The New York Times tells us about two presidential candidates' debate prep -- and this has me worried a little bit:
Mr. Romney's team has concluded that debates are about creating moments and has equipped him with a series of zingers that he has memorized and has been practicing on aides since August.I'm sure Fox and Drudge and the New York Post already have the list of zingers, and already have a plan, coordinated with the Romney campaign, to declare one of them the line of the evening, the one that embodied Romney's decisive victory, with the backup choices rank-ordered in case Romney never manages to deliver Choice #1, or in case it falls flat.
That doesn't worry me too much, because the right lives in its own reality; I'm a bit more worried about the mainstream press -- if Romney competently delivers a zinger or two, Chuck Todd will no doubt replicate the restaurant scene from When Harry Met Sally, and he won't be faking. People like him will declare Romney the victor as a result.
On the other hand, Romney's well-rehearsed zingers will probably seem well-rehearsed -- in fact, overly rehearsed. And the people tasked with crafting the zingers are probably the same geniuses who gave us all those unappealing speeches at the Republican convention. The zingers will probably be written to appeal primarily to the GOP base, like everything else in this campaign. So maybe there's no reason to worry.
I'm also concerned that the Romney people have figured out one of their candidate's biggest weaknesses:
... Mitt Romney's team has been working to make sure he avoids coming off as a scold. His sparring partner, Senator Rob Portman of Ohio, channeling Mr. Obama, has gone after him repeatedly, to the point of being nasty. The goal is to get Mr. Romney agitated and then teach him how to keep his composure, look presidential.But that could just mean that instead of displaying his usual angry, aggrieved, put-upon self, Romney will come off as a guy clearly struggling to conceal how angry, aggrieved, and put-upon he is. I don't think he can bury those traits completely.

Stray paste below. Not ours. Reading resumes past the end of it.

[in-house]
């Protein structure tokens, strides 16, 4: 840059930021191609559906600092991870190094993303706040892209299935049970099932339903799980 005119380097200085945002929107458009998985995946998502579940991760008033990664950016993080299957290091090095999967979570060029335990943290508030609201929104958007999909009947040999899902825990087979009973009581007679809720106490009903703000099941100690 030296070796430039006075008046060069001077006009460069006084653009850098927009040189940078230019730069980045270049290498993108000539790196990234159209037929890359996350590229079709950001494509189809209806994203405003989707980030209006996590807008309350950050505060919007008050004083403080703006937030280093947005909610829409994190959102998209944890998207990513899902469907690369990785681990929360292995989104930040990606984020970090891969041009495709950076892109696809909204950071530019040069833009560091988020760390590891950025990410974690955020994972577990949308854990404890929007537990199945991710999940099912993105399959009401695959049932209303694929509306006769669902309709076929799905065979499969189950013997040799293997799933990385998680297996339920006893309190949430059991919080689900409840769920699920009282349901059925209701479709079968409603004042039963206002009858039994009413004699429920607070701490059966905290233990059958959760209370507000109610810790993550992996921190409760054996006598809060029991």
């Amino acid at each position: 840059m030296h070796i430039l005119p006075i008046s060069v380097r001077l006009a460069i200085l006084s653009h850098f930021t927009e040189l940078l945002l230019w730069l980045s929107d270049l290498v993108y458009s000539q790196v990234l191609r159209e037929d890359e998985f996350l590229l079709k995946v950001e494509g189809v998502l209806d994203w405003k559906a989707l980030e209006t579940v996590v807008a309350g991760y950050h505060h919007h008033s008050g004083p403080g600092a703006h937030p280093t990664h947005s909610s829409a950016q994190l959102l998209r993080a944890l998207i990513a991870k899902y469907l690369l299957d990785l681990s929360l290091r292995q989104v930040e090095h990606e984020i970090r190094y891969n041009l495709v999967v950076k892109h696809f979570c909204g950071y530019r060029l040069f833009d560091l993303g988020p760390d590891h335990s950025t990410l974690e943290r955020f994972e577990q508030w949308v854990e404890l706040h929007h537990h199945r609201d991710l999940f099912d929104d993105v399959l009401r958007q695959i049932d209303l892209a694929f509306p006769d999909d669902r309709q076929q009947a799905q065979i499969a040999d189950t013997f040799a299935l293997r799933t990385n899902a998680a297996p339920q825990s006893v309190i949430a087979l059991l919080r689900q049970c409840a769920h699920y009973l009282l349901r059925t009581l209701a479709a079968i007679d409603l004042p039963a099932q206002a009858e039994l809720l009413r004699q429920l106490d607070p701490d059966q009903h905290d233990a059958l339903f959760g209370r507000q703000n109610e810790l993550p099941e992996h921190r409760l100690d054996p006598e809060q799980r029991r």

And he seems to be preparing for an Obama who's not likely to show up:
Mr. Romney's aides recall Mr. Obama's tart "you're likable enough" line to Mrs. Clinton in 2008 and hope to goad him into a similarly churlish moment. Mr. Romney will win, the advisers said, if he can force Mr. Obama to come across as condescending or smug.It's unimaginable to me that Obama would make it personal in that way. He'll probably say very nice things about Romney and his family as people. He's extremely unlikely to launch personal attacks on Romney for his wealth. For one thing, he doesn't have to -- we all know Romney's biography. For another, it's just not Obama's style.
To prepare Mr. Romney, Mr. Portman has played Mr. Obama combatively, attacking Mr. Romney as a rich man who does not care about average Americans. Evidently, he has gotten under the candidate's skin. "We get the chance to debate one another, and after the hour and a half or so is over, I want to kick him out of the room," Mr. Romney said recently.
"You're likable enough" was a bad moment, though it was a rare bad moment. It was directed against someone a candidate in whom a lot of voters had an emotional investment. (Even a lot of '08 Obama supporters had good feelings about Hillary, and would have cheered on her barrier-breaking if we weren't cheering on Obama's.) Romney's likely to poll in the high 40s, but no one is rooting for him as a person the way a lot of people rooted for Hillary Clinton, and still root for her.
I supported Obama in '08, but I understand why some people saw that moment as the Big Man on Campus condescending to the girl in school who'd never be asked to sit at his cafeteria table. But Romney, even as the challenger to Obama, seems like the overdog in every way: white, richer, older, even more physically substantial. Apart from, say, Wall Streeters, who's going to empathize with him if Obama does attack him personally? It would be like empathizing with Mr. Potter from It's a Wonderful Life.
So maybe there's nothing to worry about.